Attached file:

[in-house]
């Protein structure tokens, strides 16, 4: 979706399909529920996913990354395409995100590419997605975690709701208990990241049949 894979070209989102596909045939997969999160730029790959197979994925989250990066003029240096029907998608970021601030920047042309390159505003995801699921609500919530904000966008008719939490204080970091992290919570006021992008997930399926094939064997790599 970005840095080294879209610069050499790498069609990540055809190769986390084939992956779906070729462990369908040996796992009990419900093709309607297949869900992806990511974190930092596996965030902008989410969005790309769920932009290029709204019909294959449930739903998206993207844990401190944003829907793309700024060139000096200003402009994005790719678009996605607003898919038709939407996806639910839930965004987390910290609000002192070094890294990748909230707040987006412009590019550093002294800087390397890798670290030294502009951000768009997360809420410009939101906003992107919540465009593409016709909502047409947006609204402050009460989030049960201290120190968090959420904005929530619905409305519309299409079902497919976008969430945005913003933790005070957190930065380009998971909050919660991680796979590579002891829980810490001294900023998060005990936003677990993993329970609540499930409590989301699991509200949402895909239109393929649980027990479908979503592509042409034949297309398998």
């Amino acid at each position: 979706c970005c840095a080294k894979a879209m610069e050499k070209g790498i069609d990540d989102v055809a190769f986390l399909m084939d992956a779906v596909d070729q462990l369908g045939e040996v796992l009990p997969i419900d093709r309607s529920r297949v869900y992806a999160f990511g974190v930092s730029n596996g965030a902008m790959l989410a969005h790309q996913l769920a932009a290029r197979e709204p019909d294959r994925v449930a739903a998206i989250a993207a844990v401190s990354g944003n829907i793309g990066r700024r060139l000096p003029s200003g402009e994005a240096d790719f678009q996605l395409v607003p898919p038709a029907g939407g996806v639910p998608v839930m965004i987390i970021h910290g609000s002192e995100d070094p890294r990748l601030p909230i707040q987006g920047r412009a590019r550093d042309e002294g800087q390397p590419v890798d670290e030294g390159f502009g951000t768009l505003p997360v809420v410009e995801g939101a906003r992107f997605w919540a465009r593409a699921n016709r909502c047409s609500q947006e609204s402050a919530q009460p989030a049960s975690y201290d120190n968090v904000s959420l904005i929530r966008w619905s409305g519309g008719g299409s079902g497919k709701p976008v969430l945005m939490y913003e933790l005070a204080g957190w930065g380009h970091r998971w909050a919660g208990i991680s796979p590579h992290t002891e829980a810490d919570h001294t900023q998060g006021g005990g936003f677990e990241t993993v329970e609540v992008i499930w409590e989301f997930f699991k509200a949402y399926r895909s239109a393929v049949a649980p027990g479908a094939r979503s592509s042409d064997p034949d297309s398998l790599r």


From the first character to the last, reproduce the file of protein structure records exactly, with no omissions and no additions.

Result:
[in-house]
């Protein structure tokens, strides 16, 4: 979706399909529920996913990354395409995100590419997605975690709701208990990241049949 894979070209989102596909045939997969999160730029790959197979994925989250990066003029240096029907998608970021601030920047042309390159505003995801699921609500919530904000966008008719939490204080970091992290919570006021992008997930399926094939064997790599 970005840095080294879209610069050499790498069609990540055809190769986390084939992956779906070729462990369908040996796992009990419900093709309607297949869900992806990511974190930092596996965030902008989410969005790309769920932009290029709204019909294959449930739903998206993207844990401190944003829907793309700024060139000096200003402009994005790719678009996605607003898919038709939407996806639910839930965004987390910290609000002192070094890294990748909230707040987006412009590019550093002294800087390397890798670290030294502009951000768009997360809420410009939101906003992107919540465009593409016709909502047409947006609204402050009460989030049960201290120190968090959420904005929530619905409305519309299409079902497919976008969430945005913003933790005070957190930065380009998971909050919660991680796979590579002891829980810490001294900023998060005990936003677990993993329970609540499930409590989301699991509200949402895909239109393929649980027990479908979503592509042409034949297309398998």
């Amino acid at each position: 979706c970005c840095a080294k894979a879209m610069e050499k070209g790498i069609d990540d989102v055809a190769f986390l399909m084939d992956a779906v596909d070729q462990l369908g045939e040996v796992l009990p997969i419900d093709r309607s529920r297949v869900y992806a999160f990511g974190v930092s730029n596996g965030a902008m790959l989410a969005h790309q996913l769920a932009a290029r197979e709204p019909d294959r994925v449930a739903a998206i989250a993207a844990v401190s990354g944003n829907i793309g990066r700024r060139l000096p003029s200003g402009e994005a240096d790719f678009q996605l395409v607003p898919p038709a029907g939407g996806v639910p998608v839930m965004i987390i970021h910290g609000s002192e995100d070094p890294r990748l601030p909230i707040q987006g920047r412009a590019r550093d042309e002294g800087q390397p590419v890798d670290e030294g390159f502009g951000t768009l505003p997360v809420v410009e995801g939101a906003r992107f997605w919540a465009r593409a699921n016709r909502c047409s609500q947006e609204s402050a919530q009460p989030a049960s975690y201290d120190n968090v904000s959420l904005i929530r966008w619905s409305g519309g008719g299409s079902g497919k709701p976008v969430l945005m939490y913003e933790l005070a204080g957190w930065g380009h970091r998971w909050a919660g208990i991680s796979p590579h992290t002891e829980a810490d919570h001294t900023q998060g006021g005990g936003f677990e990241t993993v329970e609540v992008i499930w409590e989301f997930f699991k509200a949402y399926r895909s239109a393929v049949a649980p027990g479908a094939r979503s592509s042409d064997p034949d297309s398998l790599r």